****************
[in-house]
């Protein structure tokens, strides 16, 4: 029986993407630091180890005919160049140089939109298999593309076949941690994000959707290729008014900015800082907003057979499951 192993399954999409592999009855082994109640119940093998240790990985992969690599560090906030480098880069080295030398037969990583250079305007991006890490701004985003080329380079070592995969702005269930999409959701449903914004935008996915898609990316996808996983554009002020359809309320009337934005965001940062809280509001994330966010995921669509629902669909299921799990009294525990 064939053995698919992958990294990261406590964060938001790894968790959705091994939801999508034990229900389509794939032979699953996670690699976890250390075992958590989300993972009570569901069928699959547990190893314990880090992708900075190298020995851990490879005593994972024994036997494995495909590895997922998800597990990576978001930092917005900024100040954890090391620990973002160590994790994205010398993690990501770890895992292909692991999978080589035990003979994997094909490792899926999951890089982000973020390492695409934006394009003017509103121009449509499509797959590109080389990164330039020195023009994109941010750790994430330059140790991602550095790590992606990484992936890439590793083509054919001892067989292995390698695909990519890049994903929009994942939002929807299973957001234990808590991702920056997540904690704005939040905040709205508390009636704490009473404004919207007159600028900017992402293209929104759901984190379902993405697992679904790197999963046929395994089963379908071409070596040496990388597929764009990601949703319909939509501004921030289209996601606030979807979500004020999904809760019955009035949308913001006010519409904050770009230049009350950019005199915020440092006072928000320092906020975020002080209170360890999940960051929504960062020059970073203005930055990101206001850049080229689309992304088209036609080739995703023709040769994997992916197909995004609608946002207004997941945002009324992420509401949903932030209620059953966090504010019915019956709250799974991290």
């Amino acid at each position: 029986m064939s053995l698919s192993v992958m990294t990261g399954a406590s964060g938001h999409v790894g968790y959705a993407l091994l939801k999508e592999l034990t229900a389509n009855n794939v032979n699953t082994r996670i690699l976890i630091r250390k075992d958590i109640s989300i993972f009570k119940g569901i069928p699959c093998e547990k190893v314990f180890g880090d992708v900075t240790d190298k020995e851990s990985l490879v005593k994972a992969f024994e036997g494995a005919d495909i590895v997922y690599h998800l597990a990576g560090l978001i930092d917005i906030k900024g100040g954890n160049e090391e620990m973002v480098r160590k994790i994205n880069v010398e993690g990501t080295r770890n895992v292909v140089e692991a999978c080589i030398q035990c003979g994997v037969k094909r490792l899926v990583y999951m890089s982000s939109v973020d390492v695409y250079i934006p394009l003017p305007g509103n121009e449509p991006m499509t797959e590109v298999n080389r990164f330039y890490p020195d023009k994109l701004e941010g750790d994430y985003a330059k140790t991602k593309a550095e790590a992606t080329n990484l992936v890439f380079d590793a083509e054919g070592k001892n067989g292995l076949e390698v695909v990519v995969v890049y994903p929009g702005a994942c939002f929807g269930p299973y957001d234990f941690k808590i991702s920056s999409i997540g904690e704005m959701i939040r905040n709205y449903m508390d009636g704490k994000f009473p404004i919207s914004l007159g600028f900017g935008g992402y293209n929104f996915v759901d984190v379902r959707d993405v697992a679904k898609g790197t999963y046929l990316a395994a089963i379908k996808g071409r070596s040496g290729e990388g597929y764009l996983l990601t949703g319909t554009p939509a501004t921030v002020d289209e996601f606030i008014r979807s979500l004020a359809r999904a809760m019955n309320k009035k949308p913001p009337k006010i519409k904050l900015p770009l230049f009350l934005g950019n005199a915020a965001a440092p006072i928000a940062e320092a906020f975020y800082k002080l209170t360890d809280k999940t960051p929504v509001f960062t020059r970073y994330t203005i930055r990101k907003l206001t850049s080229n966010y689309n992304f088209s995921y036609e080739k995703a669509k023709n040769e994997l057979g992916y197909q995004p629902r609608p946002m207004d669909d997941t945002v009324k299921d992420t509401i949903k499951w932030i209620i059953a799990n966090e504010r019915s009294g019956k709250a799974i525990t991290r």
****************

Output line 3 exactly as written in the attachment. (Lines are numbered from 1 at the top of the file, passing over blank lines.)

């Amino acid at each position: 029986m064939s053995l698919s192993v992958m990294t990261g399954a406590s964060g938001h999409v790894g968790y959705a993407l091994l939801k999508e592999l034990t229900a389509n009855n794939v032979n699953t082994r996670i690699l976890i630091r250390k075992d958590i109640s989300i993972f009570k119940g569901i069928p699959c093998e547990k190893v314990f180890g880090d992708v900075t240790d190298k020995e851990s990985l490879v005593k994972a992969f024994e036997g494995a005919d495909i590895v997922y690599h998800l597990a990576g560090l978001i930092d917005i906030k900024g100040g954890n160049e090391e620990m973002v480098r160590k994790i994205n880069v010398e993690g990501t080295r770890n895992v292909v140089e692991a999978c080589i030398q035990c003979g994997v037969k094909r490792l899926v990583y999951m890089s982000s939109v973020d390492v695409y250079i934006p394009l003017p305007g509103n121009e449509p991006m499509t797959e590109v298999n080389r990164f330039y890490p020195d023009k994109l701004e941010g750790d994430y985003a330059k140790t991602k593309a550095e790590a992606t080329n990484l992936v890439f380079d590793a083509e054919g070592k001892n067989g292995l076949e390698v695909v990519v995969v890049y994903p929009g702005a994942c939002f929807g269930p299973y957001d234990f941690k808590i991702s920056s999409i997540g904690e704005m959701i939040r905040n709205y449903m508390d009636g704490k994000f009473p404004i919207s914004l007159g600028f900017g935008g992402y293209n929104f996915v759901d984190v379902r959707d993405v697992a679904k898609g790197t999963y046929l990316a395994a089963i379908k996808g071409r070596s040496g290729e990388g597929y764009l996983l990601t949703g319909t554009p939509a501004t921030v002020d289209e996601f606030i008014r979807s979500l004020a359809r999904a809760m019955n309320k009035k949308p913001p009337k006010i519409k904050l900015p770009l230049f009350l934005g950019n005199a915020a965001a440092p006072i928000a940062e320092a906020f975020y800082k002080l209170t360890d809280k999940t960051p929504v509001f960062t020059r970073y994330t203005i930055r990101k907003l206001t850049s080229n966010y689309n992304f088209s995921y036609e080739k995703a669509k023709n040769e994997l057979g992916y197909q995004p629902r609608p946002m207004d669909d997941t945002v009324k299921d992420t509401i949903k499951w932030i209620i059953a799990n966090e504010r019915s009294g019956k709250a799974i525990t991290r």